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What is Prudence definition/concept/elaboration

Prudence is the ability that some people have to analyze existing variables and assess their possible consequences before making a decision. It is usually synonymous with wisdom, moderation, caution, maturity and reflection .

A personal value

Many thinkers refer to prudence as one of the great virtues of the human being. It is a difficult value to forge and that cannot be achieved by mere appearance, but it is closely related to the way of acting nowadays. It is very difficult to remain calm and have a moment of reflection before making any kind of decision. Most of the mistakes made are associated with lack of prudence. Precipitation, submission to the emotions, the bad mood and perception misrepresented the reality is without doubt the cradle for many mistakes.

Even so, prudence does not eliminate the possibility of error. In fact, this quality is consolidated based on the countless mistakes of the past. One who, at the same time, has the ability to learn from mistakes ultimately gets a valuable reward. Thus, this quality encourages people to analyze and value certain aspects that in previous situations they left unnoticed with serious consequences.

Prudence and Aristotle

Until the arrival of Aristotle, great philosophers such as Plato and Socrates had always spoken of prudence as a concept equivalent to wisdom. In other words, prudence was nothing more than a reflection of wisdom. However, Aristotle added a new aspect to this line of thought . According to his explanation, prudence is a manifestation of knowledge, as well as the very virtue of one of the parts of the rational soul.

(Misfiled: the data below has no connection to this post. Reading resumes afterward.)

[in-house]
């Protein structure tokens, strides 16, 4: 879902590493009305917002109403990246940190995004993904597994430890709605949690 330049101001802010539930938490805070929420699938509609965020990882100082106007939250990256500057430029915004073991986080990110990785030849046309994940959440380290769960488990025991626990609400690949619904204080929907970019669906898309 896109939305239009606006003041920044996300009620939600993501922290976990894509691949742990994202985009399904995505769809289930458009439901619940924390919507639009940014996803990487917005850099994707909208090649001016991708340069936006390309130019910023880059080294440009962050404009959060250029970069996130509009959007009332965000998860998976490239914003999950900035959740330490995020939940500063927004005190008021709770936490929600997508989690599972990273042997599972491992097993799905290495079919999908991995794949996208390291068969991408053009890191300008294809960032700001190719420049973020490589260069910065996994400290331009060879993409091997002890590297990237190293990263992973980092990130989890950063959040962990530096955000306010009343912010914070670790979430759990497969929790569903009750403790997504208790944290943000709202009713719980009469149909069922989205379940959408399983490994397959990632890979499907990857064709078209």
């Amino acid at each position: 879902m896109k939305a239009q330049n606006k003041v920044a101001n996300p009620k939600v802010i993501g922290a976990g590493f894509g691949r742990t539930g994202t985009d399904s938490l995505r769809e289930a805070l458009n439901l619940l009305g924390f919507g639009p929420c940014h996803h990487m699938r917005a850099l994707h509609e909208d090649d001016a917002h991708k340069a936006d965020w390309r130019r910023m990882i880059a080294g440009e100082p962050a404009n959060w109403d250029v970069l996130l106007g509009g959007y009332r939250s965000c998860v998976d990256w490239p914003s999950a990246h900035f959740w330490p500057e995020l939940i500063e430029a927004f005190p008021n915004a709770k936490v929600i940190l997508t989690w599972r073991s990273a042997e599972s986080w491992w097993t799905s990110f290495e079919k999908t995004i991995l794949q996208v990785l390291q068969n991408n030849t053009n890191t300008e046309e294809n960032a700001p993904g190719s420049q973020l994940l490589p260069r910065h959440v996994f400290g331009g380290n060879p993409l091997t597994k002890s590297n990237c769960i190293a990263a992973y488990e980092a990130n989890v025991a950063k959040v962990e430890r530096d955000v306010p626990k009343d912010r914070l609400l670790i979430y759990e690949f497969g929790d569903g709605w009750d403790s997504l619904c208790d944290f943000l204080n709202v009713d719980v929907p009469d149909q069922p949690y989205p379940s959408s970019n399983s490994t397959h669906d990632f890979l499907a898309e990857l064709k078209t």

Nevertheless, Aristotle does not refer to the wisdom only as a science or art, but explains in his book Ethics Nicomachean that prudence is understood as a correct representation of the logical and real, as well as differentiating right from wrong.

Therefore, prudence is focused on human affairs as well as on the reflection of aspects that make deliberation possible. In this way, Aristotle indicates the difference between the prudent individual and the others because of the capacity for deliberation that leads to discerning the best option for the moment.

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